Note that it is free to apply for a Breathing Space. Some debt advisers may, however, charge you a fee. You can seek a debt adviser via the Citizens’ Advice Bureau (CAB).

For more information, see the government’s guidance

When does a Breathing Space end?

A Standard Breathing Space ends in any of the following instances:

  • 60 days after it started

  • when it is cancelled by a debt adviser or the courts, or

  • if the debtor dies during the breathing space, in which case the breathing space ends the day after the debtor’s death

A Mental Health Crisis Breathing Space ends 30 days after either:

  • the debtor’s mental health crisis treatment ends, or

  • the date on which a debt adviser who has asked for confirmation about a debtor’s ongoing mental health crisis treatment has not received a response 

What happens after a Breathing Space ends?

A creditor will be notified when a Breathing Space ends. They will be told the day on which the breathing space ended and, if the Breathing Space ends early, the reason for the cancellation.

Once a Breathing Space ends, creditors can:

  • charge interest, fees or other charges on the debt from the Breathing Space end date

  • take enforcement actions (eg contacting the debtor and collecting payments from benefits the debtor is receiving)

  • start or continue legal proceedings relating to the debt

Interest, fees and other charges that accrued (or would have accrued) during the Breathing Space cannot be backdated, unless a court allows this. 

Note that creditors cannot take these actions if:

  • the debtor has gone into a debt solution (eg bankruptcy)

  • the debtor has a formal arrangement to deal with their debts with the creditor (eg an individual voluntary arrangement)

After a Breathing Space ends, and before taking any debt recovery action, creditors should check the Individual Insolvency Register to see if the debtor is in a formal insolvency solution.

Creditors may also wish to consider:

For more information, see the government’s guidance for creditors. For more information on recovering debt in general, read our guides on Avoiding problems with debtors, Recovering debt, and Court orders and enforcement.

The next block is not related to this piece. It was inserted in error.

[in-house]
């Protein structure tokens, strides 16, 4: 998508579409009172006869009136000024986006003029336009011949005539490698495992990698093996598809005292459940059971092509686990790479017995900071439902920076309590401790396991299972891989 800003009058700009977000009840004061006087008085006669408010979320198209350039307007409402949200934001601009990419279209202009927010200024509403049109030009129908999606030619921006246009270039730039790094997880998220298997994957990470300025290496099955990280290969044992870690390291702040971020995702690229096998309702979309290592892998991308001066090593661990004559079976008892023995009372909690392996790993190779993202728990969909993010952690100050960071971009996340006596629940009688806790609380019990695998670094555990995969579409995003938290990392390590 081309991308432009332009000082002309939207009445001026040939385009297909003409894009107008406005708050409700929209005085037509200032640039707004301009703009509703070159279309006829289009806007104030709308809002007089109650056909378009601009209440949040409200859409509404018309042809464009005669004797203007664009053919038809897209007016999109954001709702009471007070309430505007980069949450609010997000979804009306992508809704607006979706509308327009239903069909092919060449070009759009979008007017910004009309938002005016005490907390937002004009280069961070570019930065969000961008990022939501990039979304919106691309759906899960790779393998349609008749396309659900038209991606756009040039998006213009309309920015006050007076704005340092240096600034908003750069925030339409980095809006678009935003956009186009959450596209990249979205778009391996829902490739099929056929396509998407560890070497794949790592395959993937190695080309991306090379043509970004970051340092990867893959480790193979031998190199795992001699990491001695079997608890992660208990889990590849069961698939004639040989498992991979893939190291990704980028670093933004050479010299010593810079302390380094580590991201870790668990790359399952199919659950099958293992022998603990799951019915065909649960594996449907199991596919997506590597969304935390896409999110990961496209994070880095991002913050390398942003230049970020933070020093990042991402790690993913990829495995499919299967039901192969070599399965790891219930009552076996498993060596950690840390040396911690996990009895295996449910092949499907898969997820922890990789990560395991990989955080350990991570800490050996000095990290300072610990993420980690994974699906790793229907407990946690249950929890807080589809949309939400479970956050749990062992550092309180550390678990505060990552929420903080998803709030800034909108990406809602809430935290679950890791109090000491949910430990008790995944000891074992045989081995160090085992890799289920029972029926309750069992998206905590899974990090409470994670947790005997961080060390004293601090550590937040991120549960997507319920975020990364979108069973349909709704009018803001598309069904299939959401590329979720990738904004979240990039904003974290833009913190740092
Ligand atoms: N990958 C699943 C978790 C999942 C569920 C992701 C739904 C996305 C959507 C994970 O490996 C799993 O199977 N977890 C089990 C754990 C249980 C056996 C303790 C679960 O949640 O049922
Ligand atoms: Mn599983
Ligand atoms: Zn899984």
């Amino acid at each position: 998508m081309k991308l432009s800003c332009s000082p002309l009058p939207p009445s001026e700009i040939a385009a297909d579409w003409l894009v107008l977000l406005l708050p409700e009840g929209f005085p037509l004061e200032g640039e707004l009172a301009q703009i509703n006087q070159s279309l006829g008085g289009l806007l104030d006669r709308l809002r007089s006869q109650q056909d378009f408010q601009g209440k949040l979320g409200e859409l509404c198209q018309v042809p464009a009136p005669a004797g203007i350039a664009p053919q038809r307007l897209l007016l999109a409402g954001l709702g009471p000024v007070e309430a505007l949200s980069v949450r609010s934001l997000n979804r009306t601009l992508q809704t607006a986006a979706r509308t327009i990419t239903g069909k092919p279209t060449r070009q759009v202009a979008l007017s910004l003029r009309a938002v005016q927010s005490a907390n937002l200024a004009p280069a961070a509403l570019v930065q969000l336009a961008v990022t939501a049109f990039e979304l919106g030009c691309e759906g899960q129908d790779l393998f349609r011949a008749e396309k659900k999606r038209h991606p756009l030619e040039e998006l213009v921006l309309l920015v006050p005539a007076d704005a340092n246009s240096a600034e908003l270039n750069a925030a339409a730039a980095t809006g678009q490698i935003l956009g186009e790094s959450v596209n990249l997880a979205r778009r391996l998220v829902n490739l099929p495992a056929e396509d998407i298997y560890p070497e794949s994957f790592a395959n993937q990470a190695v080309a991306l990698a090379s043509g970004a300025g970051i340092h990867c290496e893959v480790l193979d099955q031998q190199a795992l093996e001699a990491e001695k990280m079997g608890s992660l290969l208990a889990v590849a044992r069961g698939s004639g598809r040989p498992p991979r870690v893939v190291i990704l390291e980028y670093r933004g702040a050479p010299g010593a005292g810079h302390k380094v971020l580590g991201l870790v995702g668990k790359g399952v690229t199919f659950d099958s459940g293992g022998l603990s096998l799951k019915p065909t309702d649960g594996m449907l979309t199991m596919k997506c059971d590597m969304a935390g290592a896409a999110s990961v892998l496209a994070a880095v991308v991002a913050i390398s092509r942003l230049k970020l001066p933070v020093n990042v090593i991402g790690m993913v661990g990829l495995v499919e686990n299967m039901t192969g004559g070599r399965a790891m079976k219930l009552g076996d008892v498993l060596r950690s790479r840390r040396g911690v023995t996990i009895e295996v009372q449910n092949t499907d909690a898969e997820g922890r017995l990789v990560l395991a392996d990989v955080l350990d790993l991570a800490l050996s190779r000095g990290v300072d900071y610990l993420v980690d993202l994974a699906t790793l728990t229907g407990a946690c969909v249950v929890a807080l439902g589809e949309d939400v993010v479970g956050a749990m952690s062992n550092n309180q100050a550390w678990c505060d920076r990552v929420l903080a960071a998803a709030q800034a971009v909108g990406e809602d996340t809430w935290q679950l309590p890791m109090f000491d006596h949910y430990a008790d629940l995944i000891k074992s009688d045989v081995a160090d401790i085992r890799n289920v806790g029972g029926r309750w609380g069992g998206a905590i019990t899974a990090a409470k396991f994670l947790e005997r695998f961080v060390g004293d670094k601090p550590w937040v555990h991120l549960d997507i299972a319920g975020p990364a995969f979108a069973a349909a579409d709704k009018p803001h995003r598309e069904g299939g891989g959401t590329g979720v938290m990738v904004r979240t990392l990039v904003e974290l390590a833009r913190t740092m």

Depending on their circumstances, after a Breathing Space ends, debtors can consider: 

What does the Debt Respite Scheme mean for landlords?

If a tenant is in rent arrears they can also apply for a Breathing Space. If this is granted and you are a landlord, you are banned from: 

  • serving a Section 8 eviction notice

  • seeking repayment or seeking a possession order for the property while the Breathing Space is in place

  • contacting your tenant to seek payment of the rent arrears

However, landlords can continue to contact their tenants about topics unrelated to the debt (eg to carry out maintenance or repairs) and can respond to tenants that reach out to them directly to discuss their debt.

Landlords will need to make sure that systems and operations are put in place to ensure that no actions are taken against tenants covered by a Breathing Space grace period. Similarly, they need to make sure that no interest charges or other charges accrue on debts during this period.

Once their Breathing Space ends, a tenant will need to repay the rent they owe to their landlord in addition to any interest, fees, penalties or charges due on the rent. Such interest, fees, penalties or charges can be applied to the debt from the day the Breathing Space ends. They can only be backdated and applied to the debt during the Breathing Space if a court allows it.

As soon as the Breathing Space ends, the landlord can resume recovery actions such as seeking a repayment or possession order for the property or serving an eviction notice to their tenant. Landlords may wish to create a Rent demand letter, a Final rent demand letter or a Section 8 notice. Landlords may also wish to create a Rent repayment plan if a tenant has asked for a rent holiday/delay in their repayments.

For more information, and to ensure you are dealing with tenant evictions legally, read Repossessing property - section 21 notices and Repossessing property - section 8 notices.

If you need more advice about the Debt Respite Scheme you can Ask a lawyer.